An original paper in the Journal of Medical Internet Research (JMIR) demonstrates the use of a hybrid e-learning solution to host a postgraduate course in eHealth rather than using more traditional asynchronous e-learning methods. Sixteen students from six countries were recruited to participate in this live weekly webcast that met weekly for 2.5 hours for 10 weeks.
The technology consisted of an online webcast with a presenter-controlled talking head or copy of the presenterís computer screen showing slides as well as a live student chat room for use during class and during breakout groups. Handouts were made available prior to sessions and recordings after sessions. These were posted as blogs on the course website.
The features of the online course included:
-Webcast audience is online only
-Live quality video showing talking head of presenter
-Live slide or presentation display
-List of people participating can be seen by presenter and participants
-Photo of participants can be seen by other participants
-Participants can comment in real time by typing in chat room (text chat)
-Participants can be divided into breakout rooms for discussion
-Recording of talking head, PowerPoint presentation, and participant discussion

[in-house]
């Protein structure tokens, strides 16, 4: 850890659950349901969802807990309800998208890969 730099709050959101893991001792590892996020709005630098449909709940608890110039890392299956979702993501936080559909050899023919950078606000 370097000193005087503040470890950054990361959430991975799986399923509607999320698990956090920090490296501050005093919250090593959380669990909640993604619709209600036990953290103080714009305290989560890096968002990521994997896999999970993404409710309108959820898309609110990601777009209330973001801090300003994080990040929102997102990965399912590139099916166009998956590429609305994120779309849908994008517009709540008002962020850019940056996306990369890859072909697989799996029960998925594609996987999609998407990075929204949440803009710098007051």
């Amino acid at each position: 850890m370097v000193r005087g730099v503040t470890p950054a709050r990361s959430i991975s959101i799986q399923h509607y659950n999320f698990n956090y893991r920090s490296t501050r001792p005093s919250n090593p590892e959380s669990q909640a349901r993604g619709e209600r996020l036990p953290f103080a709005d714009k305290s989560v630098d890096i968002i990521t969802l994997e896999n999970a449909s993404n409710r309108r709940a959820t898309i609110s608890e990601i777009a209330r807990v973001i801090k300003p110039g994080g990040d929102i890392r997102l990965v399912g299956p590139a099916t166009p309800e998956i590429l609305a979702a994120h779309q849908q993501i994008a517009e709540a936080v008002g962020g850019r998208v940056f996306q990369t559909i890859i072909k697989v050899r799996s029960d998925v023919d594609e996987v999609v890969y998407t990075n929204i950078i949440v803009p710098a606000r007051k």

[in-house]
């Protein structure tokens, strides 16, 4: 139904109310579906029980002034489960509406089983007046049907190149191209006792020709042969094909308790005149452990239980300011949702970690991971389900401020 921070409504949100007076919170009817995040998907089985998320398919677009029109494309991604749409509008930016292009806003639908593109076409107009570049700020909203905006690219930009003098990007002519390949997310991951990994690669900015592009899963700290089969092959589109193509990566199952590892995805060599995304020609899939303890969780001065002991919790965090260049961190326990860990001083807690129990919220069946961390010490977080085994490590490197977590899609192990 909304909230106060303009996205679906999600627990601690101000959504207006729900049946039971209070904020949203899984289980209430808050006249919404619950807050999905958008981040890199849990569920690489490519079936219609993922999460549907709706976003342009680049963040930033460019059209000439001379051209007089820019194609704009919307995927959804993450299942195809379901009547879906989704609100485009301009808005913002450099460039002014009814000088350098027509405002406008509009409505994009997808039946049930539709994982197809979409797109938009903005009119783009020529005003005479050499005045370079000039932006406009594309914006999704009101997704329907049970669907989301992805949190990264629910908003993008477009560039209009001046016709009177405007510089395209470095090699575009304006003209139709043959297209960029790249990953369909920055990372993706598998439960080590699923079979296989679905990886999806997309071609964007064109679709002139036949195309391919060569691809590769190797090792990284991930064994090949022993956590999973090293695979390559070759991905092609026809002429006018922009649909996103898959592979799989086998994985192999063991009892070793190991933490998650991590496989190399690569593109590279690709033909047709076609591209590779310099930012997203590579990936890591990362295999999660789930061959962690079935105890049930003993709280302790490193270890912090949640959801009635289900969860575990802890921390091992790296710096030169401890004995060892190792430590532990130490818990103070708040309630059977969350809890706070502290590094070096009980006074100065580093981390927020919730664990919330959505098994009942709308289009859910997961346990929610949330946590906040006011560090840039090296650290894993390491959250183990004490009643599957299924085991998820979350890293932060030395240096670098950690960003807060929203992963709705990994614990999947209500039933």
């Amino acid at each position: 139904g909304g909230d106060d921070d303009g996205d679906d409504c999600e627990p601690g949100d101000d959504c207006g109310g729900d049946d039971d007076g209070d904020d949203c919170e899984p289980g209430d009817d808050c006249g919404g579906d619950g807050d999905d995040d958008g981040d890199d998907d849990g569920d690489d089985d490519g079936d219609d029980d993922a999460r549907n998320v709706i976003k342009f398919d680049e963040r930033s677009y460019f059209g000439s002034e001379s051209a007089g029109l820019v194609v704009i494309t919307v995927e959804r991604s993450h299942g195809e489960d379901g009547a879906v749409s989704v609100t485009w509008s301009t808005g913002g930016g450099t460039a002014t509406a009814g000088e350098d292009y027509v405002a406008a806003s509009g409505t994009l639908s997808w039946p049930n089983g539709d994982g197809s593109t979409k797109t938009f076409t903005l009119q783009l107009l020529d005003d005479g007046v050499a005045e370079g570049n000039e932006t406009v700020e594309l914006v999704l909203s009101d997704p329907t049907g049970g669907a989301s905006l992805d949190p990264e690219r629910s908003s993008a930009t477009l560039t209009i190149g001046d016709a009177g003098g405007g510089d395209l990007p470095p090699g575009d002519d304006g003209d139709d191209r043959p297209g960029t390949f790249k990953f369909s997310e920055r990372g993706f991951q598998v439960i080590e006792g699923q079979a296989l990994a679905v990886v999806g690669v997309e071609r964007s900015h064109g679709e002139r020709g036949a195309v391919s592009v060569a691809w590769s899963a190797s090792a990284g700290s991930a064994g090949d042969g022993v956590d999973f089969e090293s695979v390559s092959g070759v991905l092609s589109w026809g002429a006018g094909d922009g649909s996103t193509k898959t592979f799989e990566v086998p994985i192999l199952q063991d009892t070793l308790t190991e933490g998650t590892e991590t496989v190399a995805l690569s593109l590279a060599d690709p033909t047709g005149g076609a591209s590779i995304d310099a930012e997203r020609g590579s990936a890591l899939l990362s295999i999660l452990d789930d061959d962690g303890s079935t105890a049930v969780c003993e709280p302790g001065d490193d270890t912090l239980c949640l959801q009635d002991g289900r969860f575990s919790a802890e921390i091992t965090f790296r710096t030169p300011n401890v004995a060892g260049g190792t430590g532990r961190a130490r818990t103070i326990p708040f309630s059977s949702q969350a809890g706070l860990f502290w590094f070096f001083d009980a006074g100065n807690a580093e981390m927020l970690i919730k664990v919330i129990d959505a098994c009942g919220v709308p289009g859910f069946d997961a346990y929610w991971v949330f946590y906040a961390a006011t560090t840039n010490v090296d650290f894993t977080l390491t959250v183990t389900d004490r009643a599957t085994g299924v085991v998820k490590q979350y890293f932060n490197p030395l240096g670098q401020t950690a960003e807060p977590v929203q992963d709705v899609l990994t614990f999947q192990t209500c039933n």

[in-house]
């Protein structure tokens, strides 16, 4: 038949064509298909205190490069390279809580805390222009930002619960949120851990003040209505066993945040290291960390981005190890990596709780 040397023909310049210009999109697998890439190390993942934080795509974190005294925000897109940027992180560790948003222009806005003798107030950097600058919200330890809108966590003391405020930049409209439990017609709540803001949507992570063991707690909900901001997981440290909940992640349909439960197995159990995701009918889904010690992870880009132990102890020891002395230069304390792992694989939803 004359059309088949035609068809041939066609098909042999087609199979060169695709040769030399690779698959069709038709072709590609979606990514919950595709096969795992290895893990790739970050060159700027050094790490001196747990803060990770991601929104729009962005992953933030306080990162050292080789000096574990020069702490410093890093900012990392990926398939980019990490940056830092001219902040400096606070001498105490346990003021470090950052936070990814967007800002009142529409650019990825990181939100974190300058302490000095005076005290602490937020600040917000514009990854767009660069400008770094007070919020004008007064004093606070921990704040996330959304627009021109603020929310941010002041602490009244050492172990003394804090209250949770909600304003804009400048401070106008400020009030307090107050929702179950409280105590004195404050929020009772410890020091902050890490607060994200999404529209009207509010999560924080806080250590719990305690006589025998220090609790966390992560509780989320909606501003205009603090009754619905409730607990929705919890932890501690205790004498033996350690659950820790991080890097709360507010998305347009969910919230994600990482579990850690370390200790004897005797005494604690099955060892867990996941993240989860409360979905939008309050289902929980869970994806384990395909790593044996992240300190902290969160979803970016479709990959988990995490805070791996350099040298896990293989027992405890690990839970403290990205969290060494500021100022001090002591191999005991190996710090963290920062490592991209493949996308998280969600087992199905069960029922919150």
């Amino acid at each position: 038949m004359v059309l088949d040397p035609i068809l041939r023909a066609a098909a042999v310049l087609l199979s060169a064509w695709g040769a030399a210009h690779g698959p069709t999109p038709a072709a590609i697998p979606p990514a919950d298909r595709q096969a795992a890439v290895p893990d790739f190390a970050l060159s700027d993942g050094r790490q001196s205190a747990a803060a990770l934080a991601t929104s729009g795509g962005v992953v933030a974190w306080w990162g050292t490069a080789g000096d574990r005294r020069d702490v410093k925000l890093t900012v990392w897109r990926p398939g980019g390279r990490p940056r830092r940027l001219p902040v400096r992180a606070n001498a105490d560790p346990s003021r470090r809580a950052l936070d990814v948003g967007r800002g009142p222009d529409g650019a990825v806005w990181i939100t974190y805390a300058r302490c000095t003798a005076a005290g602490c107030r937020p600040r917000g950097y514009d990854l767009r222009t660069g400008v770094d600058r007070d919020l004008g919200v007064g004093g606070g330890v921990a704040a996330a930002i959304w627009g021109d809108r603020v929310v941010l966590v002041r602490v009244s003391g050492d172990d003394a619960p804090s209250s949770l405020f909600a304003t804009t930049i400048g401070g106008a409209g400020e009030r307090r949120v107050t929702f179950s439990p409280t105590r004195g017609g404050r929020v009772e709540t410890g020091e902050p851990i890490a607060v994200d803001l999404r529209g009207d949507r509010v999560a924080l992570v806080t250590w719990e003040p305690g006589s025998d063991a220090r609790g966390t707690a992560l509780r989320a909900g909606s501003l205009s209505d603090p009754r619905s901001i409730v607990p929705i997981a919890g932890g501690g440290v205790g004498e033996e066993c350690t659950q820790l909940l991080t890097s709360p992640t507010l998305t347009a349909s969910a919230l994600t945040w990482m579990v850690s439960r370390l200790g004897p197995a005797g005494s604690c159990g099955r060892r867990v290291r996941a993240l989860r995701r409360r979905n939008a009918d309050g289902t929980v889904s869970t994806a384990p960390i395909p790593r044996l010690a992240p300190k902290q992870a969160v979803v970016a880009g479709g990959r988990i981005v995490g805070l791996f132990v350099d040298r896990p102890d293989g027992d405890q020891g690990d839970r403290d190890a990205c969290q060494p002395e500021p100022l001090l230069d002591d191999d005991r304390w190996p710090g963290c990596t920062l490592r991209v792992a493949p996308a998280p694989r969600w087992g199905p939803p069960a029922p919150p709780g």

The eHealth course content included presentations and discussions of various forms of e-learning for patients and professionals, patients and computer use, patient access to medical records, research methods in eHealth, geographic information systems, and telehealth. The sessions were recorded including presentations(video and slides) and student interaction as text. Evaluations were sent via email to query participants on their assessment of this form of learning.
Sessions were described as generally very interactive, with most students participating actively in breakout or full-class discussions. "In a typical 2.5-hour session, students posted about 50 messages each." The authors concluded that "this model of synchronous e-learning based on interactive live webcasting was a successful method of delivering an international postgraduate module. Students found it engaging over a 10-week course." The study suggested that "synchronous methods such as interactive webcasting are a much easier transition for lecturers used to face-to-face teaching than are asynchronous methods, they should be considered as part of the blend of e-learning methods."Posted by rsk at November 19, 2009 11:05 AM